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The Historical Record of Earthquakes in Persia

part 2

iran-quake

Historical (pre-1900) earthquakes

Historical records of catastrophic earthquakes have survived for centuries. At least nine destructive earthquakes in Nishapur/Sadyak have reduced the size and changed the location of the city several times (Melville, 1980, pp. 116-17).

Ray has been devastated at least six times in its recorded history (Ambraseys, 1974, pp. 50-68; Berberian et al., 1985, pp. 221-30, 287). Almost all monuments in Tabriz were destroyed or severely damaged by at least eight large-magnitude earthquakes, especially by the one on 29 Du'l-Hejja 1193/7 January 1780, which reduced all buildings to rubble. Unfortunately, except for the Blue Mosque (Masjed-e-Mozaffarya) built in 870/1465, the city now has very few historical monuments (Tabatabaei-Tabrizi, 1294/1877, p. 121; Berberian and Arshadi, 1976, pp. 397-418; Melville, 1981, p. 167; Golombeck and Wilber,1988, pp. 31, 407-409). Table 44 below lists the most important historical earthquakes in the Iranian plateau. (For more precise information, see Ambraseys and Melville, 1982, pp. 158-62; Berberian, 1994, pp. 11-413; Figure 32.)

20th-century earthquakes. Since the beginning of this century at least 126,000 people have lost their lives in destructive earthquakes in Persia. These losses cannot be justified in light of existing scientific knowledge and expertise in disaster management. Table 45 lists the most important earthquakes in Persia since 1900.

The Tabas-e-Golshan earthquake of 25 Shahrivar 1357/16 September 1978 (Ms=7.4; Berberian, 1979, pp. 1861-87; 1982, pp.449-530) and the Rudbar-Tarom earthquake of 31 Khordad 1369/20 June 1990 (Ms=7.4; Berberian et al., 1992, pp. 1726-55) were the most catastrophic earthquakes to have occurred in Persia to date in the 20th century. The Tabas-e-Golshan earthquake destroyed or severely damaged about ninety villages, slightly damaged another fifty villages in the region, and completely demolished the oasis town of Tabas-e-Golshan, where 85 percent of the inhabitants (11,000 out of 13,000) perished. Total fatalities were more than 20,000 with thousands injured. This earthquake, strongly felt over an area of 1,130,000 square km, destroyed over 15,000 housing units and thirty qanats (q.v.) in the epicentral region (Berberian, 1989, pp. 1861-87). The Rudbar-Tarom earthquake, the largest in this century to affect an urban area in Persia, killed over 40,000 people, injured 60,000, and left more than 500,000 homeless. The earthquake destroyed three towns (Rudbar, Manjil, and Lowshan) and 700 villages and damaged another 300 villages in Gilan and Zanjan provinces of northwest Persia, southwest of the Caspian Sea. Nearly 100,000 buildings were destroyed or badly damaged. Water supplies in 283 villages were destroyed or reduced by 70 percent, several thousand livestock were buried under debris, and farms and irrigation canals were seriously damaged. In addition, 1,200 km of rural roads now require repair or reconstruction (Berberian et al., 1992, pp. 1726-55). Economic losses caused by this earthquake have been estimated at $7.2 billion, constituting 7.2 percent of the GNP (UNESCO, DHA News, Department of Humanitarian Affairs, 1992, p. 30). The long-term effects of this catastrophic event, such as the disruption of major economic links between three large provinces, the resettlement of populations from at least three large towns and 700 villages, and the reconstruction of buildings according to modern standards will take decades to accomplish and will absorb a considerable part of the country’s resources.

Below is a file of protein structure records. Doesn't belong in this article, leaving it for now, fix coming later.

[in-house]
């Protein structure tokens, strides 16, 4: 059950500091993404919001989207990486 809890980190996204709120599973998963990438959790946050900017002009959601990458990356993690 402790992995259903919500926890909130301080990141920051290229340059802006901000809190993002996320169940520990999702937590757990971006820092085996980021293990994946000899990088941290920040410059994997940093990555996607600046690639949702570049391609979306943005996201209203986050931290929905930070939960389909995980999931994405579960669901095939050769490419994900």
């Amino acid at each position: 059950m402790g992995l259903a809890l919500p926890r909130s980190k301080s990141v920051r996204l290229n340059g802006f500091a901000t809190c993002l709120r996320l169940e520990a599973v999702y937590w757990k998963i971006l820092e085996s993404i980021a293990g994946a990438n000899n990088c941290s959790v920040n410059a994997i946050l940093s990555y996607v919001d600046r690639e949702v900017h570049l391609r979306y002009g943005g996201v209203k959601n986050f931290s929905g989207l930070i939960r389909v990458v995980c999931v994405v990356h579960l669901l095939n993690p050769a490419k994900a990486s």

Source: encyclopedia.thefreedictionary.com


Other Links:

Caspian Seal (part 1)

Caspian Seal (part 2)

Caspian Seal (part 3)

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